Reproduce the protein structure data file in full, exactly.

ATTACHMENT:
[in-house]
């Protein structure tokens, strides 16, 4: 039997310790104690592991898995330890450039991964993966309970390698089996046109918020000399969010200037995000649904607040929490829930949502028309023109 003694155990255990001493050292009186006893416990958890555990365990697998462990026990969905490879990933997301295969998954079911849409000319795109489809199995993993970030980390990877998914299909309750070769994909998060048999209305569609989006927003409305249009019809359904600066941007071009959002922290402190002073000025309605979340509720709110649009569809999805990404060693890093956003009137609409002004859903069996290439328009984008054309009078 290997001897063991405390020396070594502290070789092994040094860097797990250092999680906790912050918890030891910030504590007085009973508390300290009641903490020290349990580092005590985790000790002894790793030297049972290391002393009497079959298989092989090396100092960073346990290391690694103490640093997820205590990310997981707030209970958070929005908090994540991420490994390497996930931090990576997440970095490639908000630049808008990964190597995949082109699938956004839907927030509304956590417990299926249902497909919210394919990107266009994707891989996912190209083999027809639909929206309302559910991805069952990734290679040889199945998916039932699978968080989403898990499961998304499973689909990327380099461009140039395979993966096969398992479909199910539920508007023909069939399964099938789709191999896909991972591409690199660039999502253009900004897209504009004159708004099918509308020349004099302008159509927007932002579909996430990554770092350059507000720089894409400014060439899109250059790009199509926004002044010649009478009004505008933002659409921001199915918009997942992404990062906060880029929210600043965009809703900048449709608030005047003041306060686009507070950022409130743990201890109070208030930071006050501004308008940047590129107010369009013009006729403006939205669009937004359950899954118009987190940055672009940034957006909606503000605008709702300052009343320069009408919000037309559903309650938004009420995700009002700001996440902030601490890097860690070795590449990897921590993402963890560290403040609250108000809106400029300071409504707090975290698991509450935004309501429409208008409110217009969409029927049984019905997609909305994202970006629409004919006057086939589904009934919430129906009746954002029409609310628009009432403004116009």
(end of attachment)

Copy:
[in-house]
């Protein structure tokens, strides 16, 4: 039997310790104690592991898995330890450039991964993966309970390698089996046109918020000399969010200037995000649904607040929490829930949502028309023109 003694155990255990001493050292009186006893416990958890555990365990697998462990026990969905490879990933997301295969998954079911849409000319795109489809199995993993970030980390990877998914299909309750070769994909998060048999209305569609989006927003409305249009019809359904600066941007071009959002922290402190002073000025309605979340509720709110649009569809999805990404060693890093956003009137609409002004859903069996290439328009984008054309009078 290997001897063991405390020396070594502290070789092994040094860097797990250092999680906790912050918890030891910030504590007085009973508390300290009641903490020290349990580092005590985790000790002894790793030297049972290391002393009497079959298989092989090396100092960073346990290391690694103490640093997820205590990310997981707030209970958070929005908090994540991420490994390497996930931090990576997440970095490639908000630049808008990964190597995949082109699938956004839907927030509304956590417990299926249902497909919210394919990107266009994707891989996912190209083999027809639909929206309302559910991805069952990734290679040889199945998916039932699978968080989403898990499961998304499973689909990327380099461009140039395979993966096969398992479909199910539920508007023909069939399964099938789709191999896909991972591409690199660039999502253009900004897209504009004159708004099918509308020349004099302008159509927007932002579909996430990554770092350059507000720089894409400014060439899109250059790009199509926004002044010649009478009004505008933002659409921001199915918009997942992404990062906060880029929210600043965009809703900048449709608030005047003041306060686009507070950022409130743990201890109070208030930071006050501004308008940047590129107010369009013009006729403006939205669009937004359950899954118009987190940055672009940034957006909606503000605008709702300052009343320069009408919000037309559903309650938004009420995700009002700001996440902030601490890097860690070795590449990897921590993402963890560290403040609250108000809106400029300071409504707090975290698991509450935004309501429409208008409110217009969409029927049984019905997609909305994202970006629409004919006057086939589904009934919430129906009746954002029409609310628009009432403004116009």